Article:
18 Ferris FL III. How effective are treatments for diabetic retinopathy? JAMA. 1993;269(10)1290-1291.

19 The Diabetic Retinopathy Study Group. Indications for photocoagulation treatments of diabetic retinopathy: Diabetic Retinopathy Study Report no. 14. Int Ophthalmology Clin. 1987;27(4):239-253.

20 Early Treatment Diabetic Retinopathy Study Research Group. Treatment techniques and clinic guidelines for photocoagulation of diabetic macular edema. ETDRS study report number 2. Ophthalmology. 1987;94:761-774.

21 Writing Committee for the Diabetic Retinopathy Clinic Research Network. Panretinal photocoagulation vs intravitreous ranibizumab for proliferative diabetic retinopathy: a randomized clinic trial. JAMA. 2015;314:2137-2146.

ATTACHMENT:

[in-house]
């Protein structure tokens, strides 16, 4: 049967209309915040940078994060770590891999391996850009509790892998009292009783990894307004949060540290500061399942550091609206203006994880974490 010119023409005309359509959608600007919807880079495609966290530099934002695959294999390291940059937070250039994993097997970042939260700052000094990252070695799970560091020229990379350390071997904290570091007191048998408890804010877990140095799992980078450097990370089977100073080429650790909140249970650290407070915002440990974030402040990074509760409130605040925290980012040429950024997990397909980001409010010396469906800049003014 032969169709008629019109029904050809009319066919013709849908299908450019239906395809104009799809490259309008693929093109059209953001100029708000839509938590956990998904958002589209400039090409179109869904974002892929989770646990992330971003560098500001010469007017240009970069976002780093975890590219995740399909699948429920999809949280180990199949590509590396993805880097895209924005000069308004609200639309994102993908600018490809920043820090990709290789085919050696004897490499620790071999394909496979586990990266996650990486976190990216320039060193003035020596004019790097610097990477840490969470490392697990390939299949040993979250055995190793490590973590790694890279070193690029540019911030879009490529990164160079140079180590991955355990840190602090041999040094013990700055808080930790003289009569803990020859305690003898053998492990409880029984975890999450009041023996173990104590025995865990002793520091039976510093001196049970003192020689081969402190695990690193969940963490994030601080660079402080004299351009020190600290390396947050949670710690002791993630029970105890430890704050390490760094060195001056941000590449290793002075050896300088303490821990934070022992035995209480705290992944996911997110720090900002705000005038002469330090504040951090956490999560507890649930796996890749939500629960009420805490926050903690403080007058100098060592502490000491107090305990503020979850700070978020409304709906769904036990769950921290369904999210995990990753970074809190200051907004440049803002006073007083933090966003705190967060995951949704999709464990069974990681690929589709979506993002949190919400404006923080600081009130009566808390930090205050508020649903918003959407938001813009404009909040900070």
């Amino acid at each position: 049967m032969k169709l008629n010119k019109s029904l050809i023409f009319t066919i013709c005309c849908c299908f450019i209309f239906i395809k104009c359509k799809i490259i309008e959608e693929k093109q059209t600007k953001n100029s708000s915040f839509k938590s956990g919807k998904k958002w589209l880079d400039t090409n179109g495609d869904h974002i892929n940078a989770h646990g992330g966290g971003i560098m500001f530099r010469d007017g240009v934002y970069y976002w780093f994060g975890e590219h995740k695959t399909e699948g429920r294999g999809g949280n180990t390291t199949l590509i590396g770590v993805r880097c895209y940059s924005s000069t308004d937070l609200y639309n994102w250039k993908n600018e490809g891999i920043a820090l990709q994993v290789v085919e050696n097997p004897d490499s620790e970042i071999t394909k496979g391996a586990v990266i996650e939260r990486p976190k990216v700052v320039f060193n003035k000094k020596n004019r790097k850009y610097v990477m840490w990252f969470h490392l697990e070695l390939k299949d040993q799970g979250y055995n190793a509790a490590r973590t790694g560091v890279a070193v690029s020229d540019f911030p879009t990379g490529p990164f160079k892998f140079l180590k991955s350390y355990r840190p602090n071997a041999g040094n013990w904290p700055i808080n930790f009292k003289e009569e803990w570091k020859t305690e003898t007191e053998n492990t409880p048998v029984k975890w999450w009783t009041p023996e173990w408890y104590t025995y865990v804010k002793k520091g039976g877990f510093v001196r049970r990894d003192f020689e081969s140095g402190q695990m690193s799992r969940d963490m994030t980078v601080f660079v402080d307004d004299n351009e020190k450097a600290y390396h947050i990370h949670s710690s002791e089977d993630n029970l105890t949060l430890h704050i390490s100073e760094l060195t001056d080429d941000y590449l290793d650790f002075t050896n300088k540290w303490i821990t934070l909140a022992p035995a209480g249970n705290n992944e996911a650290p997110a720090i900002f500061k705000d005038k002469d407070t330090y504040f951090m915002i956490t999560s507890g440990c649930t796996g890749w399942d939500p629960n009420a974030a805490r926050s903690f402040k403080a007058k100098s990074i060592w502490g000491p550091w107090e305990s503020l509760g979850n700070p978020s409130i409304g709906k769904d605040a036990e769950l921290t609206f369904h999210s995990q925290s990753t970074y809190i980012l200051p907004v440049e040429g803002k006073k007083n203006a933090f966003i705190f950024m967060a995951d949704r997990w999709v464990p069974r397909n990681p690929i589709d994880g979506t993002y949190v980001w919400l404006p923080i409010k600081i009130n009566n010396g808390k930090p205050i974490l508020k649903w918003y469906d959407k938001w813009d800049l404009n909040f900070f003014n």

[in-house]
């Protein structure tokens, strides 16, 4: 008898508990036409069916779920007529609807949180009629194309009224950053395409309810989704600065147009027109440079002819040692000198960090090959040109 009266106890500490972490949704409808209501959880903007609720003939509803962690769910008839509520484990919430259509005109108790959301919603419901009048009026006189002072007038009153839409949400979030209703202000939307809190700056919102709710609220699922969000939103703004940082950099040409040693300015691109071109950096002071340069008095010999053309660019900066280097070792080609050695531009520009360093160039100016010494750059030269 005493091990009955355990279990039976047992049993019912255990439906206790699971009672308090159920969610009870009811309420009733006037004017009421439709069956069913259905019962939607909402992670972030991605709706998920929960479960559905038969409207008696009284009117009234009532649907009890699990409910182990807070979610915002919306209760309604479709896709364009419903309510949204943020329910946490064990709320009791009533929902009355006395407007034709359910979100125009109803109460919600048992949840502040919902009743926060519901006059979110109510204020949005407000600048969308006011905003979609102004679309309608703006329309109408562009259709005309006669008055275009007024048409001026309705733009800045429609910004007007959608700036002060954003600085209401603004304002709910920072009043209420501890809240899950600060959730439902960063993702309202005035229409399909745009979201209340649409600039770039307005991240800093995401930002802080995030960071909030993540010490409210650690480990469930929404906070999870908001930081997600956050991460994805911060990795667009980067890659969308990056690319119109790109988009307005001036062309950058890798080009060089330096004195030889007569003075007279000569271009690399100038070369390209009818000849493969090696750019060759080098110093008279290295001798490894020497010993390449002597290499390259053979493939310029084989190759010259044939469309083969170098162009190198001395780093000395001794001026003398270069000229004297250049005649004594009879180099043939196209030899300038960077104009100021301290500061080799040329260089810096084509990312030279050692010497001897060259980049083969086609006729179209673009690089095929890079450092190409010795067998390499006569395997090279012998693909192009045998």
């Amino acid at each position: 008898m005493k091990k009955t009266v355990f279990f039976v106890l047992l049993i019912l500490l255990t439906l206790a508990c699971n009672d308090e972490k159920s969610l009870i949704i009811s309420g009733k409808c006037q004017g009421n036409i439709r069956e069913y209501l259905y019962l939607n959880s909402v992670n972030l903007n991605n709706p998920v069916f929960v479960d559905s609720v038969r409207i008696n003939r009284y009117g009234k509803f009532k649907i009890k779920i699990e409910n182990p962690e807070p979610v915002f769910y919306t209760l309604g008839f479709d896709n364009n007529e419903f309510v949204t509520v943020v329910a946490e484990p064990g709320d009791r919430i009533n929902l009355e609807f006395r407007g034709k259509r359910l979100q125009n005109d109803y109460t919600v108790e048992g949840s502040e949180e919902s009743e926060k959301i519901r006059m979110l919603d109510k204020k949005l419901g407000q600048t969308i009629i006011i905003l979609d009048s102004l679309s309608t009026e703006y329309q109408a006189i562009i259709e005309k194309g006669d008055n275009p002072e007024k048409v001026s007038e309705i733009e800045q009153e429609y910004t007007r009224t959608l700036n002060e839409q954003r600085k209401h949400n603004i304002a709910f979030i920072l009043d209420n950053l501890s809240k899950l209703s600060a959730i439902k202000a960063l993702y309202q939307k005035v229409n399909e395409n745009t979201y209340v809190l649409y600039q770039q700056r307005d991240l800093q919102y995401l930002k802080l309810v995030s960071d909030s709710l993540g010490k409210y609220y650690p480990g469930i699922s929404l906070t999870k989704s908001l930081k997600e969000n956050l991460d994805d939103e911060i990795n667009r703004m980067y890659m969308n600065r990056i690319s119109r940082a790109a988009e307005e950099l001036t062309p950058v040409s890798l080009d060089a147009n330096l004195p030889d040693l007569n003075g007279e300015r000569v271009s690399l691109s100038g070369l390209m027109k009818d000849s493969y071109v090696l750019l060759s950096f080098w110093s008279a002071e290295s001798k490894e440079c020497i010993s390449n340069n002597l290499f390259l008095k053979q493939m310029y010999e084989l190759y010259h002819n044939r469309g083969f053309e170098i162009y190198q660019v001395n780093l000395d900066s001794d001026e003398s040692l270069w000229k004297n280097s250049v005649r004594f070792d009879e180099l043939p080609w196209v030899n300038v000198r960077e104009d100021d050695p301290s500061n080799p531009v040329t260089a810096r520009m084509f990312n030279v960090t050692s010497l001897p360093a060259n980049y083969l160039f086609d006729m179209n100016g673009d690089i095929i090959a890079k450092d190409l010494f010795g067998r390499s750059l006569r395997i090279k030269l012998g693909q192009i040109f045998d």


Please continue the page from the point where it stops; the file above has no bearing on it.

22 Mitchell P, Bandello F, Schmidt Erfurth U, et al. The RESTORE study: ranibizumab monotherapy or combined with laser versus laser monotherapy for diabetic macular edema. Ophthalmology. 2011;188:615-625.

23 Lu Y, Serpas L, Genter P, et al. Divergent perceptions of barriers to diabetic retinopathy screening among patients and care providers, Los Angeles, California, 2014-2015. Prev Chronic Dis. 2016; 13

24 Shiroma, H.F., Takaschima, A.K.K., Farah, M.E. et al. Patient pain during intravitreal injections under topical anesthesia: a systematic review. Int J Retin Vitr. 2017;3 (23).

25 Wu, WC., Hsu, KH., Chen, TL. et al. Interventions for relieving pain associated with panretinal photocoagulation: a prospective randomized trial. Eye. 2006; 20, 712–719.